Braggots are beers sweetened with honey. Generally, a braggot is a beer with a significant and noticeable portion of the fermentable sugars coming from honey instead of from malted grain; nearly all are hopped. Just as with the very broad genre of craft beers, braggots come in all colors, flavors, and sizes. They may resemble anything from a pilsner to a stout, and be bittered with hops as gently as a Saison or as aggressively as an IPA. And just like craft beers, braggots can include additional ingredients from fruits to chili peppers and spices, and can be aged in any number of previously-used barrels, from Port to whiskey.
Plainly put, a braggot is a beverage that is fermented from both malted grains and from honey as the two main sources of fermentable sugars. In practice, most meadmakers consider that around half of the fermentable sugars should come from honey. But there are no hard rules, and in practice it’s a fuzzy distinction between a braggot and a honey beer.
Important Safety Note: Although virtually all styles of meads are naturally gluten-free, braggots are the exception. By definition, all braggots include malted grain, generally barley, but can also include wheat, rye, spelt, and other grains. If you suffer from celiac or are gluten intolerant, avoid all braggots.
Beer comes in a variety of styles but always tastes like beer. Braggots come in exactly as large a variety of styles and always taste like beer—and like mead.
I have typically found that people new to mead approach it with one of two prejudices: either they expect it to be a super-sweet dessert wine, or they expect it to be a strong, rough, too-sweet ale quaffed by Vikings at the end of a day of warring and pillaging. Yes meads can be sweet, and yes meads can be ale-like. But just as I’ve hopefully shattered your preconceptions that all wine-like meads are sweet, so will I now set about shattering your preconceptions that all ale-like meads are “for Vikings.”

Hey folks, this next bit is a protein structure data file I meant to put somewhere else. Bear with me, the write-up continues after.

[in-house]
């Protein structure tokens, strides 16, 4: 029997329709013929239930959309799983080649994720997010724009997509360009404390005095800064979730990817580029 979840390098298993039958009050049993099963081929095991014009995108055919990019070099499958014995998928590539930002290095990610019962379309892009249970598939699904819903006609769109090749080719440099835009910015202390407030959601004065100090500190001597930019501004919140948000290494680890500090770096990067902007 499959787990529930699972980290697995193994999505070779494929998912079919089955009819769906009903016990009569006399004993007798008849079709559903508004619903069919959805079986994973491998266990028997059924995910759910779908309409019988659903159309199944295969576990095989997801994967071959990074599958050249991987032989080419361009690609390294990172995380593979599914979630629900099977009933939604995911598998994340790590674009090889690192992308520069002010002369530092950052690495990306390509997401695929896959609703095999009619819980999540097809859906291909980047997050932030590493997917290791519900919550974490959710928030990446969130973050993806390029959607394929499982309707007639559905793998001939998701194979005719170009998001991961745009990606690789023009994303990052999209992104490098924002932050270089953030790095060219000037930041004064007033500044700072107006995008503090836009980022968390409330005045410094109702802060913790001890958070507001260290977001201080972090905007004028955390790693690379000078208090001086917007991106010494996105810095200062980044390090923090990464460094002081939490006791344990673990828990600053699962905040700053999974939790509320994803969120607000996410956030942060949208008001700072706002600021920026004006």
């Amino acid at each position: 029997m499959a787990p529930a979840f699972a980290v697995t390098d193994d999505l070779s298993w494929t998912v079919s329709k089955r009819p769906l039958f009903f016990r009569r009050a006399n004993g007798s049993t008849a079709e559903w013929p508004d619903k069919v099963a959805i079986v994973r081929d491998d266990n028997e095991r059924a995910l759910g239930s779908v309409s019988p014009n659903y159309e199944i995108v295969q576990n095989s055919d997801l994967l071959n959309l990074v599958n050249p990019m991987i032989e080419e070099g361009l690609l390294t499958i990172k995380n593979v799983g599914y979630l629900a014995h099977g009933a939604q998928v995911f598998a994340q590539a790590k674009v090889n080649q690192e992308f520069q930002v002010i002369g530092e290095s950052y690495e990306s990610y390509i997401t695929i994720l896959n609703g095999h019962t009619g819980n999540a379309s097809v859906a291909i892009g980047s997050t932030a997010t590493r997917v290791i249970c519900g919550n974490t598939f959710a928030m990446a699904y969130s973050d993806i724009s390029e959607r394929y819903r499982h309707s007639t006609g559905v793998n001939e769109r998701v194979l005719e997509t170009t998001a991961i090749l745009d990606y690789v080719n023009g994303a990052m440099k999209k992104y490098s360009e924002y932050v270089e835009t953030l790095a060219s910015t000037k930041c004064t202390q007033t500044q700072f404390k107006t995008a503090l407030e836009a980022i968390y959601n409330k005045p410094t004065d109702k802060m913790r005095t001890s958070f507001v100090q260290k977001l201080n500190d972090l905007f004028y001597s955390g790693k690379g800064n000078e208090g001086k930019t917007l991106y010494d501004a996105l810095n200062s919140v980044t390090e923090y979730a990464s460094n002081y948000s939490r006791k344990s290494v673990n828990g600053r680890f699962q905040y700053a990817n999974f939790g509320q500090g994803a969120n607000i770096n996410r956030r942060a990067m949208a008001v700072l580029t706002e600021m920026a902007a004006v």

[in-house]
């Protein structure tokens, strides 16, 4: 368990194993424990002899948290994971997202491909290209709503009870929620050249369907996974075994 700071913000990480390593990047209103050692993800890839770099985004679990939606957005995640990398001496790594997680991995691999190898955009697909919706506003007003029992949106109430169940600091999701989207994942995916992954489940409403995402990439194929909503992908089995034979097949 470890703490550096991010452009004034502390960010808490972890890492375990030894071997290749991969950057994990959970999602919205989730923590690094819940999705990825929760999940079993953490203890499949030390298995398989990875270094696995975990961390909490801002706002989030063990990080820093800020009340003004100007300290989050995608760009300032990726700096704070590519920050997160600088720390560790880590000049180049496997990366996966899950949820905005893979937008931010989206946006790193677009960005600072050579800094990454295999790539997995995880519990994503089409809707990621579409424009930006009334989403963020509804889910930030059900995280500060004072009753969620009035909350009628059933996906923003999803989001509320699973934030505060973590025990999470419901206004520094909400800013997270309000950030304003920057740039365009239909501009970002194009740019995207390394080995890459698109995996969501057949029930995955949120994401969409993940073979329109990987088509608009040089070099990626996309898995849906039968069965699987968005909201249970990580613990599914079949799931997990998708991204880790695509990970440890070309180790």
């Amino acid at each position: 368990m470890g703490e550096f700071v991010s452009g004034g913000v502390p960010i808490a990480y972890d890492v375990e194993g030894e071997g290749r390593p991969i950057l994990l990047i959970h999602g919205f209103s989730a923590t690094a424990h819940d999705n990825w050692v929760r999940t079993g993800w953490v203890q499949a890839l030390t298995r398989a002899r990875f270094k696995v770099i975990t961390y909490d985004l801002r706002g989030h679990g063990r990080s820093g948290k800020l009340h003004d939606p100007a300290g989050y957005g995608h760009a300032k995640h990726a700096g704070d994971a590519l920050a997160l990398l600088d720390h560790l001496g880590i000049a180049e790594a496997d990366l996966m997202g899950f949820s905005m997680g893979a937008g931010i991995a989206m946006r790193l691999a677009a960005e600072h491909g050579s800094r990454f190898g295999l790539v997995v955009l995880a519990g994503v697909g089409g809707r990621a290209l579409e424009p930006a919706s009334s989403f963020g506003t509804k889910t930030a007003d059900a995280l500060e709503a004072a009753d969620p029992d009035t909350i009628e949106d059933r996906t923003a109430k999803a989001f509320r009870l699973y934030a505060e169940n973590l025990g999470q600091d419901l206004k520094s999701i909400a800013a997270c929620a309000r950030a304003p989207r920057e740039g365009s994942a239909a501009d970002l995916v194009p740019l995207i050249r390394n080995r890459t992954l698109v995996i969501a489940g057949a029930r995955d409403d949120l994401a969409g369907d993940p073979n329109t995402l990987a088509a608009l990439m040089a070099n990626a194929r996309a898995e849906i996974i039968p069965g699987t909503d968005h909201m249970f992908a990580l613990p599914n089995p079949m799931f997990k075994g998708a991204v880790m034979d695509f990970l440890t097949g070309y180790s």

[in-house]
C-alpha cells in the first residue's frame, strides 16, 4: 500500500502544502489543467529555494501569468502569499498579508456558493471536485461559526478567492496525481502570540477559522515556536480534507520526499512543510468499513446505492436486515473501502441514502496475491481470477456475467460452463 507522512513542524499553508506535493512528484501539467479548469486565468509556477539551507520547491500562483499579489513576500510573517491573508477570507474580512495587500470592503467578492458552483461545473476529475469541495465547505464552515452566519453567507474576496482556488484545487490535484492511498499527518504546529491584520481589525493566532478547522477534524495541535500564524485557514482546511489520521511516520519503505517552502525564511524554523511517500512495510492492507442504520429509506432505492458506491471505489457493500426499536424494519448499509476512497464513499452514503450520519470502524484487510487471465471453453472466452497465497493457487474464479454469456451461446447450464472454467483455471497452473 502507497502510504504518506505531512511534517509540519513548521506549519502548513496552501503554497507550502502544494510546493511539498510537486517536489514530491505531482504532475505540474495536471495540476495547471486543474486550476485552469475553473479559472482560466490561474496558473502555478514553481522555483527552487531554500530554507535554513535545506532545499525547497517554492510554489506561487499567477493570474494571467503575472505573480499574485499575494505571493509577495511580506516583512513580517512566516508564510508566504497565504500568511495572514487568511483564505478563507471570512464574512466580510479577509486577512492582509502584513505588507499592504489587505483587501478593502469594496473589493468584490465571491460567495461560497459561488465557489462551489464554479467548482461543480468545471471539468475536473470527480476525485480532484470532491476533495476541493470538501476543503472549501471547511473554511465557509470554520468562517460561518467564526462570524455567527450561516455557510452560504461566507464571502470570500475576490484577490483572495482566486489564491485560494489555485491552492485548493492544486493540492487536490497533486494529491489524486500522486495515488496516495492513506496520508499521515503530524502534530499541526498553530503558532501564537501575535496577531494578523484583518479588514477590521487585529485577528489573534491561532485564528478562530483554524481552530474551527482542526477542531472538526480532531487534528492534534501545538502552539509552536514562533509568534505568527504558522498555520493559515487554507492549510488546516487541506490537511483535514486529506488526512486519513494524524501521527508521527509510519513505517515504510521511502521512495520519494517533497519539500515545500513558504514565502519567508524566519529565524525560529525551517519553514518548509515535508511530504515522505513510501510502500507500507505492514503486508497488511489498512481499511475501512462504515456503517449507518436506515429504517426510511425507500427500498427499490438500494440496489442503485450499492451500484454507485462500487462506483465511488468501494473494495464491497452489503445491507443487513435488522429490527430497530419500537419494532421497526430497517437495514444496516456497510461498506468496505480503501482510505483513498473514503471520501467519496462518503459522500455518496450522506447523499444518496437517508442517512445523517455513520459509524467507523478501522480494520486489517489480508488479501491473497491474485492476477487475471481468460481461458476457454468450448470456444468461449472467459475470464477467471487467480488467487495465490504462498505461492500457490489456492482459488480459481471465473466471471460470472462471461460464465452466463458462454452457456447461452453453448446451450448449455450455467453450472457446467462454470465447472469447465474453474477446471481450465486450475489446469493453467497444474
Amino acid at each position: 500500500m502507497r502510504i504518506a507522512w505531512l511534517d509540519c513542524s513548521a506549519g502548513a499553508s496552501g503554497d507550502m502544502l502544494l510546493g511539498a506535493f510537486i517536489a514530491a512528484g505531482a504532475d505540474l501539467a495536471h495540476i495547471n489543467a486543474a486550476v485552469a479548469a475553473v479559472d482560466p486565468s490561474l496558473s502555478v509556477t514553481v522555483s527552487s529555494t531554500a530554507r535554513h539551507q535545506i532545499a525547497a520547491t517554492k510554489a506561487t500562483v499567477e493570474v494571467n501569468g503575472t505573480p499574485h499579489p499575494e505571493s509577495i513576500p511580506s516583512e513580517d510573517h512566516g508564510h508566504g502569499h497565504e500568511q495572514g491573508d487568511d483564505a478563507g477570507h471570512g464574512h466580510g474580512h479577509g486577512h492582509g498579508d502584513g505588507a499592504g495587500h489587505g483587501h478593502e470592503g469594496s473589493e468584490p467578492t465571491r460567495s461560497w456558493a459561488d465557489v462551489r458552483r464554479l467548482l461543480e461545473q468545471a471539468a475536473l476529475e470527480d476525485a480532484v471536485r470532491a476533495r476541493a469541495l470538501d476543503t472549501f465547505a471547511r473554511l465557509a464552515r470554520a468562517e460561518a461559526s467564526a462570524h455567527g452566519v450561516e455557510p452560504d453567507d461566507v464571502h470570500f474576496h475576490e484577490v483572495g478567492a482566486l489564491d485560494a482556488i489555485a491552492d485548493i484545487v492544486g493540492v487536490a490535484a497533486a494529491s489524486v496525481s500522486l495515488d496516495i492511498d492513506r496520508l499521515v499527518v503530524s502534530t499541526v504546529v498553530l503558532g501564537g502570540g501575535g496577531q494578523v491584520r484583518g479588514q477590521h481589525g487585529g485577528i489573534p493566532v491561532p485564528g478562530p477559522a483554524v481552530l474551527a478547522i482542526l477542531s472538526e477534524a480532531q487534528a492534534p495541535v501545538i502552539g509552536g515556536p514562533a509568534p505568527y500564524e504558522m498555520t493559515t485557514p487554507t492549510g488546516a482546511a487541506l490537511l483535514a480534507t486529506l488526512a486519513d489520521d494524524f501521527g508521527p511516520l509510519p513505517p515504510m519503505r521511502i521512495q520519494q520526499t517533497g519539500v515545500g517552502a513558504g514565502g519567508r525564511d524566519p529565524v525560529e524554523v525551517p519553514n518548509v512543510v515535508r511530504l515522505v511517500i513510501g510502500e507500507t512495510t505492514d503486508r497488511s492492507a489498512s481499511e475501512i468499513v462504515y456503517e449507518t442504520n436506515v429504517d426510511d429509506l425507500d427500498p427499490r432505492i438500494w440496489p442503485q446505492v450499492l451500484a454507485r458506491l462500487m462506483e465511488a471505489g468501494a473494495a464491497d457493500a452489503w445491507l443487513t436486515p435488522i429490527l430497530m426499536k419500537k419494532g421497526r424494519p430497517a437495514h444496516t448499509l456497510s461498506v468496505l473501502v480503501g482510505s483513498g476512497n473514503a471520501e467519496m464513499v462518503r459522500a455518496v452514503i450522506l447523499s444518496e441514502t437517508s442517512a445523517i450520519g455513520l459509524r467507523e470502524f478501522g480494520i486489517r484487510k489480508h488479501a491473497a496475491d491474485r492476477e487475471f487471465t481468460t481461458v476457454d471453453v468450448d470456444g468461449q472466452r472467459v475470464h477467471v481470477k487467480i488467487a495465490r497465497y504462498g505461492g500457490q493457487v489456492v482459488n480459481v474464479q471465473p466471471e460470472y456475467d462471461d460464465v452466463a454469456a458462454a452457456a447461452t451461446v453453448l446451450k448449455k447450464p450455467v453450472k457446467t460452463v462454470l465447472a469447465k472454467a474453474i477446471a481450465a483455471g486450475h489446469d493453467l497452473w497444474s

Remember that mead is simply an alcoholic beverage fermented from honey; the techniques of beermaking, the techniques of winemaking, and the techniques of cider making are available to the meadmaker. Meads can be made with the full range of commercial wine yeasts, as well as with the full range of commercial beer yeasts. Braggots may be made using any kind of malt, from pale to chocolate.
Braggots may or may not incorporate hops; those hops may be added early in the process to add bitterness, or may be added late and dry-hopped to add spicy and floral aromas. Braggots may incorporate spices such as orange peel and coriander, as is the case of a braggot that imitates a Belgian white, or they may incorporate fruits or other herbs. For an up-to-date listing of braggots available in the United States, visit www.ratebeer.com, and search for “braggot”. As of 2017, there are over 100 different braggots listed and rated, everything from Widmer Brothers Prickly Pear Cactus Reserve Braggot, to Rogue Ales Big Ass Barrel Braggot, from Kuhnhenn Cherry Stout Braggot, to Fallentimber Rye Braggot. No matter what beer style you favor, there’s a braggot style to mirror it.
Most meaderies in the U.S. operate with a winery license and are therefore federally barred from crafting braggots, which are legally considered to be beer, requiring a different license. Some mead companies have obtained two separate licenses, one for brewery operations particularly to make braggots, and one for winery operations to make meads. Many craft breweries, including larger ones such as Samuel Adams, Rogue, and Widmer, have begun producing one or more braggots as part of their product lineup.